Your Guide to Set Screw Point Types

Set Screw Point Type Selection

Set screws offer strong connections without nuts.

Figure 1: Set screws offer strong connections without nuts.

The selection of set screw types, such as cup, cone, flat, dog, half dog, or knurled cup point, depends on the requirements for grip strength, the need to minimize surface damage, and whether the connection should be permanent or adjustable. This article provides an overview of the various point types and guidance on selecting between them.

Table of contents

What are set screws used for

Set screws are fastening devices that use compressive force to secure one object within another. These fasteners are inserted into threaded holes on the mating part. When tightened, the screw's point makes contact with the surface of the mating part. Set screws are commonly used in mechanical applications to affix gears, collars, or pulleys to a shaft, ensuring that the rotational motion of the shaft is imparted to the attached components.

Set screw point types

Dog point (A), half-dog point (B), cup point (C), knurled cup point (D), cone point (E), flat point (F), oval point (G), and nylon point (H)

Figure 2: Dog point (A), half-dog point (B), cup point (C), knurled cup point (D), cone point (E), flat point (F), oval point (G), and nylon point (H)

Dog point set screw

Dog point set screws (Figure 2 labeled A) have a cylindrical extended tip that fits into a hole or slot to keep parts aligned. The extended tip is typically as long as the screw's diameter. They are used in applications where the set screw will mate into a predrilled hole. A common application for dog point set screws is with set screw collars, which locate components on a shaft, such as bearings.

Half dog point set screw

Half dog point set screws (Figure 2 labeled B) have an extended tip half as long as a dog point's tip, so approximately as long as half of the screw's diameter. These set screws are used for applications where the extended tip must be shorter to prevent the tip from interfering with machine components, such as gears or pulleys.

Cup point set screw

Cup point set screws (Figure 2 labeled C) are the most commonly used type because of their versatility. These set screws offer a strong grip and are used in applications requiring the set screw to dig into the mating part. Common applications are securing machine components onto shafts, such as collars, gears, and knobs. The cup provides enough grip without damaging the shaft.

Knurled cup point set screw

Knurled cup point set screws (Figure 2 labeled D) are similar to cup point set screws. However, the surface that contacts the mating part is knurled. This helps the screw point bite into the mating part. Knurled set screws are used in heavy vibration applications like motors or machinery.

Cone point set screw

Cone point set screws (Figure 2 labeled E) are also known as conical point set screws. These set screws have a sharp, pointed end that provides high holding power because the point deeply penetrates the mating part. These screws are typically used for permanent applications, such as setting a machine tool in relation to a workpiece or aligning gears to a shaft.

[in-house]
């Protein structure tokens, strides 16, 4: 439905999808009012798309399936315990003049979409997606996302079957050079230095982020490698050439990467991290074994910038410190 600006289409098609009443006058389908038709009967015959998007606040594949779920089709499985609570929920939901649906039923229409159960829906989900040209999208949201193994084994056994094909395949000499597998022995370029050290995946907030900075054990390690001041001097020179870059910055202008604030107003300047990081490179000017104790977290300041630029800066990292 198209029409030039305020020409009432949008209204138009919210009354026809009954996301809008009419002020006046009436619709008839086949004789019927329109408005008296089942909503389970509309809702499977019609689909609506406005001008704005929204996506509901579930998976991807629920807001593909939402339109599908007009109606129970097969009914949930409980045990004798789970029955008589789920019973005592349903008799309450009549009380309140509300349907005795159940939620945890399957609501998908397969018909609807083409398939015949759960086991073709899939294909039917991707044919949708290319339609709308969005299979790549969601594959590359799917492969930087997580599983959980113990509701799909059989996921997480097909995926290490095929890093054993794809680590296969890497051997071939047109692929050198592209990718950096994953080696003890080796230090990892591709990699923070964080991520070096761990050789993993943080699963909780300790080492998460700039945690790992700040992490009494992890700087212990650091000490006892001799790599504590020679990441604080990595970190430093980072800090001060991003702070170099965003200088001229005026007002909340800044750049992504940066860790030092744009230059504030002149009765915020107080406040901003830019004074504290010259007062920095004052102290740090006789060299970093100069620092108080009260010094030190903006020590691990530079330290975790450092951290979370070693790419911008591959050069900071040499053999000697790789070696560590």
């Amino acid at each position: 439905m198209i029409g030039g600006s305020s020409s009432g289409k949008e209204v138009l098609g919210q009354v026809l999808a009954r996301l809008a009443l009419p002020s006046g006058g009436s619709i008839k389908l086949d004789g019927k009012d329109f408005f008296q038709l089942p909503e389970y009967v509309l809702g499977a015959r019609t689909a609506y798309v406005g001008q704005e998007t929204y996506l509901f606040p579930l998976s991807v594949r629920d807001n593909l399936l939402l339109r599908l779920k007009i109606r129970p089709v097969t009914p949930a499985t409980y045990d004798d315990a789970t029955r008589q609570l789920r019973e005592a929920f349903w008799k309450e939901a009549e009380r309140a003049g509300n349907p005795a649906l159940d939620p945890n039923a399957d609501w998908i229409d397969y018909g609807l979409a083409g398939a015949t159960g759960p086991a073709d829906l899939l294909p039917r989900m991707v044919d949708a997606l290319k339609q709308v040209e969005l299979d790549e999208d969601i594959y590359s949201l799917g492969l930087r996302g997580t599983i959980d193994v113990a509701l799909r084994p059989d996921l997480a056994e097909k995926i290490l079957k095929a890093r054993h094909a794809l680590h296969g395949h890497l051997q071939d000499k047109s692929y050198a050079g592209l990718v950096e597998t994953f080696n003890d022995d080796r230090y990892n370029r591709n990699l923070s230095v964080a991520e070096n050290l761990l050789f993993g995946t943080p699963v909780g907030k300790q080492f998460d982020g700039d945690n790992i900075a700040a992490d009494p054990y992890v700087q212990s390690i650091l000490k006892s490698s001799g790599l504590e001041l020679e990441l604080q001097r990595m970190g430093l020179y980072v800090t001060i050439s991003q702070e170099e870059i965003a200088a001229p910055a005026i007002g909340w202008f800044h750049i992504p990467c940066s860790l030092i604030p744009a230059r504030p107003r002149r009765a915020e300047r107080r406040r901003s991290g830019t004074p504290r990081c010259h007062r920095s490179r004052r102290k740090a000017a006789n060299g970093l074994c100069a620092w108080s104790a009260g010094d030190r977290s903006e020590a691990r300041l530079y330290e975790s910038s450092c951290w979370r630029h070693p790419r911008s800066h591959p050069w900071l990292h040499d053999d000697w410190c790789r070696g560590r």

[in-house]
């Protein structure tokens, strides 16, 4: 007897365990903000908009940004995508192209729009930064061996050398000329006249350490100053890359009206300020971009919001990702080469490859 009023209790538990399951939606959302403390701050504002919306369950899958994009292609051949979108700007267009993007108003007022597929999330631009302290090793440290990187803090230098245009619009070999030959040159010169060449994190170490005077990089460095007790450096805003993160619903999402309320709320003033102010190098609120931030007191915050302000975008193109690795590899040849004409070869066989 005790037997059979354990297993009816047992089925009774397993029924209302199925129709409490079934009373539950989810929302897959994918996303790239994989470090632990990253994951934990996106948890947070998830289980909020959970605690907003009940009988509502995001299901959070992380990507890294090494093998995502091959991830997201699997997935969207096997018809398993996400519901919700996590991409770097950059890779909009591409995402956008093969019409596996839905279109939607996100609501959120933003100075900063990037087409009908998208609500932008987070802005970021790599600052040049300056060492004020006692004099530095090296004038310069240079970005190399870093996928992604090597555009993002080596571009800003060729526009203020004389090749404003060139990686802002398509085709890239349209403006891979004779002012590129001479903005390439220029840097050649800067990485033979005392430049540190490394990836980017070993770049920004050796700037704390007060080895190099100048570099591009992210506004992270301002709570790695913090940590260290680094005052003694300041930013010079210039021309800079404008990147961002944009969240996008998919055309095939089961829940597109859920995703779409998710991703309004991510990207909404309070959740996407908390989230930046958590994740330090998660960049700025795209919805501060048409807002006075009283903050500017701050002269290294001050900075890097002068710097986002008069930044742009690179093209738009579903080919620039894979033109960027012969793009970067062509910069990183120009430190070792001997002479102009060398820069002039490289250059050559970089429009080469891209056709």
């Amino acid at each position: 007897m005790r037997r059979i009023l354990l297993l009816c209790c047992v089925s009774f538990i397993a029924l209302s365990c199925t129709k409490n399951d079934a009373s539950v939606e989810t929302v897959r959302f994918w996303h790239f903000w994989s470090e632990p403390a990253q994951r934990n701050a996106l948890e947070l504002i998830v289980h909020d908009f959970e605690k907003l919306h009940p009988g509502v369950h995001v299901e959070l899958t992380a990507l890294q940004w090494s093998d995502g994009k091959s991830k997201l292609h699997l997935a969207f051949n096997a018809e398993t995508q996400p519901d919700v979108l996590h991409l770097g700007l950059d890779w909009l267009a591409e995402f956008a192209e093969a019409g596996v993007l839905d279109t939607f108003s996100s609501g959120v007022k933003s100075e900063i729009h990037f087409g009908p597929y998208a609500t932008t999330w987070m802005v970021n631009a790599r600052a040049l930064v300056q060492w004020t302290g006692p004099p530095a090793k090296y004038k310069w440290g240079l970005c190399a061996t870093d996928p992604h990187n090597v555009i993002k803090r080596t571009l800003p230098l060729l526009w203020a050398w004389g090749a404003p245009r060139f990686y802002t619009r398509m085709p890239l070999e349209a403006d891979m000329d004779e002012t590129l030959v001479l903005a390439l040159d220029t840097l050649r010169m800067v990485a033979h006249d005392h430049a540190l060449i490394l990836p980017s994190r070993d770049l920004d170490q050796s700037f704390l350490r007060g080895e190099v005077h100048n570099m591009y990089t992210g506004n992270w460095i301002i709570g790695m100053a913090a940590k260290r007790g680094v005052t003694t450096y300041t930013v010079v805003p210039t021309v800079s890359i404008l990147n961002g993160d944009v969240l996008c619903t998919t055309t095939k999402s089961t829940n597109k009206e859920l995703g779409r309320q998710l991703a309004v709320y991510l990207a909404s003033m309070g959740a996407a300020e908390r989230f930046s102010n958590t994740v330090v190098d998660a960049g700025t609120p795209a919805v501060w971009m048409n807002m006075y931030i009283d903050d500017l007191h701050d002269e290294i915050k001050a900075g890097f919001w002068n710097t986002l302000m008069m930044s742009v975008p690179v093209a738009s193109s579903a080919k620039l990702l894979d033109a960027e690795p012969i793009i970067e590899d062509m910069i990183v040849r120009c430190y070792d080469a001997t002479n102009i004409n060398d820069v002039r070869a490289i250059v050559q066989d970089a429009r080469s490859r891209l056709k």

Flat point set screw

Flat point set screws (Figure 2 labeled F) have a flat end that presses flat against the surface of the mating part, not biting into it. These set screws are used when frequent adjustment is needed or when the point must be flush against the surface. They are used to adjust a collar on a shaft or when it needs to be repositioned without damaging the shaft.

Oval point set screw

Oval point set screws (Figure 2 labeled G) have a concave, rounded, oval-shaped point that decreases surface damage caused by the point. Like flat point set screws, oval point set screws are used when frequent readjustment is necessary. Their point shape allows the screw point to press against mating surfaces at slightly different angles.

Nylon tip set screw

Nylon-tipped set screws (Figure 2 labeled H) provide a secure grip without marking or damaging the surface of the mating part. This is used in applications where the mechanical properties of metal tips are not desirable, such as electronic applications.

Selecting a set screw point type

Use the following criteria to determine which type of set screw point to use for a specific application:

  • Material hardness: The hardness of the materials being fastened will affect the choice of point type. Softer materials may require less aggressive points to prevent damage, while harder materials may need sharper points for better grip.
    • Hard material: cup, knurled cup, and cone points
    • Soft material: oval and flat points
  • Application requirements: Consider whether the application requires frequent adjustments, permanent setting, or specific alignment features.
    • Frequent adjustments: flat and oval point
    • Permanent: Cone and knurled point
    • Specific alignment: dog and half dog point
  • Surface damage: If preventing damage to the shaft or mating part is important, choose a point type that minimizes surface indentation or deformation.
    • Flat and oval point
  • Vibration: In high-vibration applications, select a point type that resists loosening, such as a knurled cup point.


Why are there different set screw point types?

Some point types can bite deeper into the material for a strong connection, whereas others do not and simply press against the surface, doing less damage.

How do I know what set screws to use?

Determine the set screw point for the application. Will the connection be permanent or adjustable, is surface damage OK or not, and what hardness is the material being joined?